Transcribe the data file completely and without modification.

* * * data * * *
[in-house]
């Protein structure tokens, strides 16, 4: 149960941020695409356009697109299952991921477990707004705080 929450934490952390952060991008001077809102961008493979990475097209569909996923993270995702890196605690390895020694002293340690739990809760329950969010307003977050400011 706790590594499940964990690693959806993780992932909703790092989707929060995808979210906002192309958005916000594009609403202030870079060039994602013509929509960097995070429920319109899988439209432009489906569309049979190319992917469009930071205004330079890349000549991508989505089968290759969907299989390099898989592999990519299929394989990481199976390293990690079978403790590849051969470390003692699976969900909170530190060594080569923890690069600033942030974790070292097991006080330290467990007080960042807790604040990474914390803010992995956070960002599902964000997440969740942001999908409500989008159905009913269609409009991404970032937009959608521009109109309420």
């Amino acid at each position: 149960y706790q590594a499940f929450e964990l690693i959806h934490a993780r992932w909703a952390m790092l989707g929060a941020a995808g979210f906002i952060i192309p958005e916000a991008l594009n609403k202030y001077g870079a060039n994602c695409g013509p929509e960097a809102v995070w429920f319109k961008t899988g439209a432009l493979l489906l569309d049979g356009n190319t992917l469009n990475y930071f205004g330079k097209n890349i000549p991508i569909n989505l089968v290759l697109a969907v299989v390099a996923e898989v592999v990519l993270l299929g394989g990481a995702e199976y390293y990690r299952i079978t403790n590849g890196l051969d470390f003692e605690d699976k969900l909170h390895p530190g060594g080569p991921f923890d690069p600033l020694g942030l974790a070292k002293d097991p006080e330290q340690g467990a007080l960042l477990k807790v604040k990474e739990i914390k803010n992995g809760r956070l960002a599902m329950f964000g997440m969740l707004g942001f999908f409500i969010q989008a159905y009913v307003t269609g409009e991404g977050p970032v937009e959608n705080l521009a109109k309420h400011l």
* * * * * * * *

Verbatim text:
[in-house]
């Protein structure tokens, strides 16, 4: 149960941020695409356009697109299952991921477990707004705080 929450934490952390952060991008001077809102961008493979990475097209569909996923993270995702890196605690390895020694002293340690739990809760329950969010307003977050400011 706790590594499940964990690693959806993780992932909703790092989707929060995808979210906002192309958005916000594009609403202030870079060039994602013509929509960097995070429920319109899988439209432009489906569309049979190319992917469009930071205004330079890349000549991508989505089968290759969907299989390099898989592999990519299929394989990481199976390293990690079978403790590849051969470390003692699976969900909170530190060594080569923890690069600033942030974790070292097991006080330290467990007080960042807790604040990474914390803010992995956070960002599902964000997440969740942001999908409500989008159905009913269609409009991404970032937009959608521009109109309420």
């Amino acid at each position: 149960y706790q590594a499940f929450e964990l690693i959806h934490a993780r992932w909703a952390m790092l989707g929060a941020a995808g979210f906002i952060i192309p958005e916000a991008l594009n609403k202030y001077g870079a060039n994602c695409g013509p929509e960097a809102v995070w429920f319109k961008t899988g439209a432009l493979l489906l569309d049979g356009n190319t992917l469009n990475y930071f205004g330079k097209n890349i000549p991508i569909n989505l089968v290759l697109a969907v299989v390099a996923e898989v592999v990519l993270l299929g394989g990481a995702e199976y390293y990690r299952i079978t403790n590849g890196l051969d470390f003692e605690d699976k969900l909170h390895p530190g060594g080569p991921f923890d690069p600033l020694g942030l974790a070292k002293d097991p006080e330290q340690g467990a007080l960042l477990k807790v604040k990474e739990i914390k803010n992995g809760r956070l960002a599902m329950f964000g997440m969740l707004g942001f999908f409500i969010q989008a159905y009913v307003t269609g409009e991404g977050p970032v937009e959608n705080l521009a109109k309420h400011l």